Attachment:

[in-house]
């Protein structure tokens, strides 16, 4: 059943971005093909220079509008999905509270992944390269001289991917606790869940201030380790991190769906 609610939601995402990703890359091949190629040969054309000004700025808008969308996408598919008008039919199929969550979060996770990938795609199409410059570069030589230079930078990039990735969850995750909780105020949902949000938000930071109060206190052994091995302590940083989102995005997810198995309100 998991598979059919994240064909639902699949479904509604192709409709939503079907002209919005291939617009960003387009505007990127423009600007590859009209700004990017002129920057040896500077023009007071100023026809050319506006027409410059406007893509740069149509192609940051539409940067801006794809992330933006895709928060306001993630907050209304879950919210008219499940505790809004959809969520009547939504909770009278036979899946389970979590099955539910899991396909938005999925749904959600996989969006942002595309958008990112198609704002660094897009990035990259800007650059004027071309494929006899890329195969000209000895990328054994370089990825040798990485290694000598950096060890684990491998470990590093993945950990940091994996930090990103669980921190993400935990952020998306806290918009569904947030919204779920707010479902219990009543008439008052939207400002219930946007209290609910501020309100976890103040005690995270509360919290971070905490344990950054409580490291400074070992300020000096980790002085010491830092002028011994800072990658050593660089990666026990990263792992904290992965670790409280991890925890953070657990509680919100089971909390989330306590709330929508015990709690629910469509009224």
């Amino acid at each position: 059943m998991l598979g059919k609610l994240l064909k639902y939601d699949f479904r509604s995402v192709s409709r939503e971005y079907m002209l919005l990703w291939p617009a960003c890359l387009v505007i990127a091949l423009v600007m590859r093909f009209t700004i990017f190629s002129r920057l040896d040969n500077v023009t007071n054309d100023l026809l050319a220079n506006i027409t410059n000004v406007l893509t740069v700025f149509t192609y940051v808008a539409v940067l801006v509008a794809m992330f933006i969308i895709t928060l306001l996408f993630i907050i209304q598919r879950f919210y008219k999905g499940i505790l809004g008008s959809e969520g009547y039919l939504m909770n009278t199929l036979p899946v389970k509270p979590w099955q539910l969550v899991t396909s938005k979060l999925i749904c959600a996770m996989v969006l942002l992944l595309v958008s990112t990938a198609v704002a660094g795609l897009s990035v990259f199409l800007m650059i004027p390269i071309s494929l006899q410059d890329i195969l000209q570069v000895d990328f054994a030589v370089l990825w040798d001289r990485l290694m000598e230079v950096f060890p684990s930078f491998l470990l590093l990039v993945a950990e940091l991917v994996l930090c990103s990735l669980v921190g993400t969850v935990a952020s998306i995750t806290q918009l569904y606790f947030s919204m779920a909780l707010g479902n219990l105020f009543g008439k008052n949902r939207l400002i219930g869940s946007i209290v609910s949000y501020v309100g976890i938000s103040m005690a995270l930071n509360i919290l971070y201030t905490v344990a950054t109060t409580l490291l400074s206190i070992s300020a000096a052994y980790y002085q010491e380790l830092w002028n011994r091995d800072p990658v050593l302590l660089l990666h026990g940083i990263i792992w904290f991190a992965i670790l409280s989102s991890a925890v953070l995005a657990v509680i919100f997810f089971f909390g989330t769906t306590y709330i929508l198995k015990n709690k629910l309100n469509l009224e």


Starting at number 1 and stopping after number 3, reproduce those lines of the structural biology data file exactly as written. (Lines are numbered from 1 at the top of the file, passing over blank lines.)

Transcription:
[in-house]
């Protein structure tokens, strides 16, 4: 059943971005093909220079509008999905509270992944390269001289991917606790869940201030380790991190769906 609610939601995402990703890359091949190629040969054309000004700025808008969308996408598919008008039919199929969550979060996770990938795609199409410059570069030589230079930078990039990735969850995750909780105020949902949000938000930071109060206190052994091995302590940083989102995005997810198995309100 998991598979059919994240064909639902699949479904509604192709409709939503079907002209919005291939617009960003387009505007990127423009600007590859009209700004990017002129920057040896500077023009007071100023026809050319506006027409410059406007893509740069149509192609940051539409940067801006794809992330933006895709928060306001993630907050209304879950919210008219499940505790809004959809969520009547939504909770009278036979899946389970979590099955539910899991396909938005999925749904959600996989969006942002595309958008990112198609704002660094897009990035990259800007650059004027071309494929006899890329195969000209000895990328054994370089990825040798990485290694000598950096060890684990491998470990590093993945950990940091994996930090990103669980921190993400935990952020998306806290918009569904947030919204779920707010479902219990009543008439008052939207400002219930946007209290609910501020309100976890103040005690995270509360919290971070905490344990950054409580490291400074070992300020000096980790002085010491830092002028011994800072990658050593660089990666026990990263792992904290992965670790409280991890925890953070657990509680919100089971909390989330306590709330929508015990709690629910469509009224």
């Amino acid at each position: 059943m998991l598979g059919k609610l994240l064909k639902y939601d699949f479904r509604s995402v192709s409709r939503e971005y079907m002209l919005l990703w291939p617009a960003c890359l387009v505007i990127a091949l423009v600007m590859r093909f009209t700004i990017f190629s002129r920057l040896d040969n500077v023009t007071n054309d100023l026809l050319a220079n506006i027409t410059n000004v406007l893509t740069v700025f149509t192609y940051v808008a539409v940067l801006v509008a794809m992330f933006i969308i895709t928060l306001l996408f993630i907050i209304q598919r879950f919210y008219k999905g499940i505790l809004g008008s959809e969520g009547y039919l939504m909770n009278t199929l036979p899946v389970k509270p979590w099955q539910l969550v899991t396909s938005k979060l999925i749904c959600a996770m996989v969006l942002l992944l595309v958008s990112t990938a198609v704002a660094g795609l897009s990035v990259f199409l800007m650059i004027p390269i071309s494929l006899q410059d890329i195969l000209q570069v000895d990328f054994a030589v370089l990825w040798d001289r990485l290694m000598e230079v950096f060890p684990s930078f491998l470990l590093l990039v993945a950990e940091l991917v994996l930090c990103s990735l669980v921190g993400t969850v935990a952020s998306i995750t806290q918009l569904y606790f947030s919204m779920a909780l707010g479902n219990l105020f009543g008439k008052n949902r939207l400002i219930g869940s946007i209290v609910s949000y501020v309100g976890i938000s103040m005690a995270l930071n509360i919290l971070y201030t905490v344990a950054t109060t409580l490291l400074s206190i070992s300020a000096a052994y980790y002085q010491e380790l830092w002028n011994r091995d800072p990658v050593l302590l660089l990666h026990g940083i990263i792992w904290f991190a992965i670790l409280s989102s991890a925890v953070l995005a657990v509680i919100f997810f089971f909390g989330t769906t306590y709330i929508l198995k015990n709690k629910l309100n469509l009224e």